‘Marawi’ magazine – as roughly doodled here – never came into existence. Instead, Kamuzu Banda – future President of what was then Nyasaland told Peter Mackay that he had different ideas for the Chichewa word which literally translates as ‘flames’. Mackay renamed his magazine Tsopano and Marawi was adopted by the political party which rose from the ashes of the banned Nyasaland African Congress Party – the Malawi Congress Party. Later, as Nyasaland seized independence, the country also adopted this name and the imagery of the flame found its place in Malawi’s emblem: the rising sun.
This early draft of what would become Tsopano magazine exemplifies the way in which Mackay united his passions to great effect. Tsopano aimed to allow Africans in Nyasaland to give voice to their angst and worries about the political situation in their country without fear of recrimination, encouraging freedom of speech during a time of censorship and seeking to educate and inform at a time when Mackay felt the decisions of the people were more important than ever. Mackay’s early choice of ‘Marawi‘ and its subsequent wider use only hints at how close Peter Mackay was to the heart of the independence movement in Malawi.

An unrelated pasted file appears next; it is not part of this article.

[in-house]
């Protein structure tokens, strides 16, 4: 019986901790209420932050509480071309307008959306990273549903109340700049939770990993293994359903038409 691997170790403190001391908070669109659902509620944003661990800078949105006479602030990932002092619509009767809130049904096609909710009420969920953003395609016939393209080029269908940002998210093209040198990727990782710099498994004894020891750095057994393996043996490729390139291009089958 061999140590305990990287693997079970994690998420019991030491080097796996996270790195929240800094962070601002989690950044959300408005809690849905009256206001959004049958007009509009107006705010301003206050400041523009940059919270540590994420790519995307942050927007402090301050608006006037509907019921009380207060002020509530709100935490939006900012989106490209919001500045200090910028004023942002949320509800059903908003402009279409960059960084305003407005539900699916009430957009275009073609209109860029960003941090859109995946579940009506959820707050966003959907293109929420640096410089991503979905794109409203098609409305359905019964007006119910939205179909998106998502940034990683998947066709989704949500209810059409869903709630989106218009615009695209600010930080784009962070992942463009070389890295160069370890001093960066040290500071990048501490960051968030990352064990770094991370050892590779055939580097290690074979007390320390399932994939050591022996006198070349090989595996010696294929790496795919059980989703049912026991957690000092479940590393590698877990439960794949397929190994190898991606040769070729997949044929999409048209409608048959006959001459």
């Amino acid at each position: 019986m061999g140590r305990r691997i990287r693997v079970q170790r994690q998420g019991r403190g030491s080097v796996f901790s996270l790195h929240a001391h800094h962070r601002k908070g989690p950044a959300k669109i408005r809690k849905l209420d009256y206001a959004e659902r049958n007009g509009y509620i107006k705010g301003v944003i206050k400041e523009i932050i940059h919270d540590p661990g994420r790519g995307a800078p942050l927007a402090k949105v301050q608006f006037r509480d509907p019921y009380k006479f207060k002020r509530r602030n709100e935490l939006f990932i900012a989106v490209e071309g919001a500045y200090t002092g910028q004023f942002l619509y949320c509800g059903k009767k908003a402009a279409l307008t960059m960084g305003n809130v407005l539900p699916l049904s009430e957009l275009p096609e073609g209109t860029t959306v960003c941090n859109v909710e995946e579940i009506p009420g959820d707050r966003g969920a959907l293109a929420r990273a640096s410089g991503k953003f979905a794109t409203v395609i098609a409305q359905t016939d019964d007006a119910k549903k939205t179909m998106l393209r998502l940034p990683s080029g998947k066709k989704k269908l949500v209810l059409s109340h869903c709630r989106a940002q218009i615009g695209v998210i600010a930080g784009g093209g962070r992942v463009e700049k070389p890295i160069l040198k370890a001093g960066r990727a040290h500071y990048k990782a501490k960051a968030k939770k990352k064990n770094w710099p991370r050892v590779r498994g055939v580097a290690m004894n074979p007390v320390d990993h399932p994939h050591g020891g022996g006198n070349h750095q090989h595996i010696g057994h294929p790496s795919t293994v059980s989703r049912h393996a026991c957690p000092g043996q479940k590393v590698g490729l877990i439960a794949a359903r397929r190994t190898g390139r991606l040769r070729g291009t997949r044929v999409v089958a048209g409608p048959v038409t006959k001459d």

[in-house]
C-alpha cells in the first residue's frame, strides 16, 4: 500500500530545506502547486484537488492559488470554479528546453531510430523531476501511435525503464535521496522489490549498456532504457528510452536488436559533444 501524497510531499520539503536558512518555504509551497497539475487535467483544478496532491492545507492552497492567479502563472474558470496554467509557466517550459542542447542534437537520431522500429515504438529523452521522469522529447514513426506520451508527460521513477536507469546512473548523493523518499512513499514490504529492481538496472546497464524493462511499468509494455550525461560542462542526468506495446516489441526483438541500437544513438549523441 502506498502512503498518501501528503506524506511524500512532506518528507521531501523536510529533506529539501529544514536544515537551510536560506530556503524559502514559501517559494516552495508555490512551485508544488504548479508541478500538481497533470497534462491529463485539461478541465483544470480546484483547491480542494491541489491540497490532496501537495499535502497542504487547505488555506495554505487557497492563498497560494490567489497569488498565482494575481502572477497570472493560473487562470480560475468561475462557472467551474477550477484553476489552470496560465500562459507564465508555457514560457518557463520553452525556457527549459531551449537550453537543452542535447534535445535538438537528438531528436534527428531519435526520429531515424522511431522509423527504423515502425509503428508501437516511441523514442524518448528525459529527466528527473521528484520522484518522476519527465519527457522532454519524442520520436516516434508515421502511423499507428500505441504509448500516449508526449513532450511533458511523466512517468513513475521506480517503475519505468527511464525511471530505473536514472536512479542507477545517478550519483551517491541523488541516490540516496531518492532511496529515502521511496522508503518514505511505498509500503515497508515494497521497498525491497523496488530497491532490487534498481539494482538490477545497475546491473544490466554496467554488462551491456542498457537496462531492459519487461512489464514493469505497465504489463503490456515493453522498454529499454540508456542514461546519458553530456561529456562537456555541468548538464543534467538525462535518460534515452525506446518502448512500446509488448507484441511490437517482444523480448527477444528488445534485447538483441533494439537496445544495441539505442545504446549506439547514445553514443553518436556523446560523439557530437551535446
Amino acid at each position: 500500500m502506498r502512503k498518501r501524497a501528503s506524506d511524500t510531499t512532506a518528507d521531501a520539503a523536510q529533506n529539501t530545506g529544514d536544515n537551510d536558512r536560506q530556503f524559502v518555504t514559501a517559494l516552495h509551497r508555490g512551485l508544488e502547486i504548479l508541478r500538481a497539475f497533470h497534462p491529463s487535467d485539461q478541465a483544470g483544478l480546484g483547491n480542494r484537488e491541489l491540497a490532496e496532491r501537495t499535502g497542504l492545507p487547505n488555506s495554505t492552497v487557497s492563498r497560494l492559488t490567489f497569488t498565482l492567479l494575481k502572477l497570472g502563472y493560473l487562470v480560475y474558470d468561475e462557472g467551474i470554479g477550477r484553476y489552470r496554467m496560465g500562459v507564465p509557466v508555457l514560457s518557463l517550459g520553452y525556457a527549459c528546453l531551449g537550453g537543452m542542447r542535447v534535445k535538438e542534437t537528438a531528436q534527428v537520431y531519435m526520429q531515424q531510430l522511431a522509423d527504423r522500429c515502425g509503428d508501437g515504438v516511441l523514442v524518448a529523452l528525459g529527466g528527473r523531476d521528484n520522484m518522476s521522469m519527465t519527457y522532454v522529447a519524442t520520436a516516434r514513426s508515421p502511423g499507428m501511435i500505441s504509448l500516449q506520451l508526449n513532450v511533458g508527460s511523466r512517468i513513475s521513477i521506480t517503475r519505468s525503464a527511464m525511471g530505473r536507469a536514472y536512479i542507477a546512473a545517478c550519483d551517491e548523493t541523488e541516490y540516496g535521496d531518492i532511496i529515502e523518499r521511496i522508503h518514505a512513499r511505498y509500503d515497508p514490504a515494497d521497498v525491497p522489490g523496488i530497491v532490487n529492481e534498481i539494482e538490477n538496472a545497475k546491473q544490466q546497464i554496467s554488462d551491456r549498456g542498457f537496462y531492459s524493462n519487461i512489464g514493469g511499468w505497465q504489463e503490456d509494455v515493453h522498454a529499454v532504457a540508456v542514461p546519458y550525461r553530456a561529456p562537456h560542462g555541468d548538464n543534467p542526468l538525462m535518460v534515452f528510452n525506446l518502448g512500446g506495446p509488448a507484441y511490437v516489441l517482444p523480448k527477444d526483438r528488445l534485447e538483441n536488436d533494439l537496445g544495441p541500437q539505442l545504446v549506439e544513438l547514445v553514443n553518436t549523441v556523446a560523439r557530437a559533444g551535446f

The Peter Mackay archive is not only a rich account of political activism during a period of great change, it is also an account made striking by the singularity of its telling. Peter Mackay used his two greatest passions – journalism and photography – to aid and abet the movements towards independence, equality and philanthropism that came to define his life. This is an account of African history as could only be told by the Scottish journalist who fell in love with Africa.
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